Tool’s greatest breakthrough was to meld dark underground metal with the ambition of art rock. Although Metallica wrote their multi-sectioned, layered songs as if they were composers, they kept their musical attack ferociously at street level. Tool didn’t. They embraced the artsy, bohemian preoccupations of Jane’s Addiction while they simultaneously paid musical homage to the relentlessly bleak visions of grindcore, death metal, and thrash. Even with their post-punk influences, they executed their music with the aesthetic of prog rock, alternating between long, detailed instrumental interludes and lyrical rants in their songs. Tool had a knack for conveying the strangled, oppressive angst that the alternative nation of the early 90s claimed as its own. So, Tool were able to slip into the definition of alternative rock during the post-Nirvana era and in 1992 the band released the Opiate EP. In retrospect, Opiate seems a little haphazard, but it’s possible to hear the seeds of Tool’s oppressively bleak, cerebral metal in such cuts as Sweat and Opiate. The two live tracks, Cold and Ugly and Jerk-Off, don’t sound out of place, since they share the same churning riffs, black noise, and doom that characterize Tool’s sound. This is not as developed as either Undertow or Aenima, but it’s possible to hear the roots of those albums all over this EP.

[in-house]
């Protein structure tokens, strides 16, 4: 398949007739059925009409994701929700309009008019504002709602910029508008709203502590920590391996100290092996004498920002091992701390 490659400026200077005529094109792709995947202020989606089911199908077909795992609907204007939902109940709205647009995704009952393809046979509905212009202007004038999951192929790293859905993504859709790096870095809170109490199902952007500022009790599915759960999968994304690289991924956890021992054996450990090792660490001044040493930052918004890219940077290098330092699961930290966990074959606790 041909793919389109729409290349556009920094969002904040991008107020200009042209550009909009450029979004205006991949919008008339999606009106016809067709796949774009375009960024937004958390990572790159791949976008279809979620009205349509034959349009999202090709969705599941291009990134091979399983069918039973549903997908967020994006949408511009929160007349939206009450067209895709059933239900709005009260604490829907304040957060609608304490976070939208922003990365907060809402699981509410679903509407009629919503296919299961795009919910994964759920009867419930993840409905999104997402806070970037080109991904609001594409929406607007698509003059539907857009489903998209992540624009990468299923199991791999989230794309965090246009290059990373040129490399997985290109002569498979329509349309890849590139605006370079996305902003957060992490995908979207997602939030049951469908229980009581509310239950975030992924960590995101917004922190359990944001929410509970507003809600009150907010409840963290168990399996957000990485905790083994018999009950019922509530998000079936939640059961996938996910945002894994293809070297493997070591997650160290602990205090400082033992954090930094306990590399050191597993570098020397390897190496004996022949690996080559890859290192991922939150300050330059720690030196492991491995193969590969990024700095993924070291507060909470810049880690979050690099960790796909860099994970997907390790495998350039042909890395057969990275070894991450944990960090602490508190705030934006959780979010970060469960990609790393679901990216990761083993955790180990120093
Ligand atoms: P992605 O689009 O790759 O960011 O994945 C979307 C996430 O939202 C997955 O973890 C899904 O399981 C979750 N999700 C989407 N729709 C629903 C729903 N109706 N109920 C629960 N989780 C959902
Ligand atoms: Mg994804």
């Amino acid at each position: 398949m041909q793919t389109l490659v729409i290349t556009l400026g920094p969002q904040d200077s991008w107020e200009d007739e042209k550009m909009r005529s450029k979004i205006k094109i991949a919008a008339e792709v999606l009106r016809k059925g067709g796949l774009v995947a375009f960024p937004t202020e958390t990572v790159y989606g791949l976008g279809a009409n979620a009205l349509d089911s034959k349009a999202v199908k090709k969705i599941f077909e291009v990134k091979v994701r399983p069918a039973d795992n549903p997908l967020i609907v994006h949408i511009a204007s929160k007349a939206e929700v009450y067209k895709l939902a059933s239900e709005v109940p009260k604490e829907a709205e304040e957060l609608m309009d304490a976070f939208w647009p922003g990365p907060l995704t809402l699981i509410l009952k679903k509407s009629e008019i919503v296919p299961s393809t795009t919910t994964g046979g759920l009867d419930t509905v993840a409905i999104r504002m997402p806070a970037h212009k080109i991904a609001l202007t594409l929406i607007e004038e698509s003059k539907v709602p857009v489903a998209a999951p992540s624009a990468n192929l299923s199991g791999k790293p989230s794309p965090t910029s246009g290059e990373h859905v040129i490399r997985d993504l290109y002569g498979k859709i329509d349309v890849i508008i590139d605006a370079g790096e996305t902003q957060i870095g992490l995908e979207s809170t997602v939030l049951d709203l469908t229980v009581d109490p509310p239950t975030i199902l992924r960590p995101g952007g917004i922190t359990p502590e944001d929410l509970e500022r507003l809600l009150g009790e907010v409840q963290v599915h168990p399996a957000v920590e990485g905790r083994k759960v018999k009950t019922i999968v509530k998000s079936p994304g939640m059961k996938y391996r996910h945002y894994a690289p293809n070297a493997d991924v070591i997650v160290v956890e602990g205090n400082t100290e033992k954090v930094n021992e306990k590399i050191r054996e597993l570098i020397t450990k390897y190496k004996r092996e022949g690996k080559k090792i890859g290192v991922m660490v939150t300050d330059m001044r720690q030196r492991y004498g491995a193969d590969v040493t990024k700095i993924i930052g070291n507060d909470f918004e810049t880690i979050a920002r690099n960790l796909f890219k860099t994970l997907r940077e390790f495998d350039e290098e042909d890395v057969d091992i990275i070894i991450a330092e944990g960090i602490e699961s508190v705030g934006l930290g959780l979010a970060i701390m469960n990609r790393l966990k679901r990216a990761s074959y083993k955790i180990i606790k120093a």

3. Part Of Me
4. Cold And Ugly-live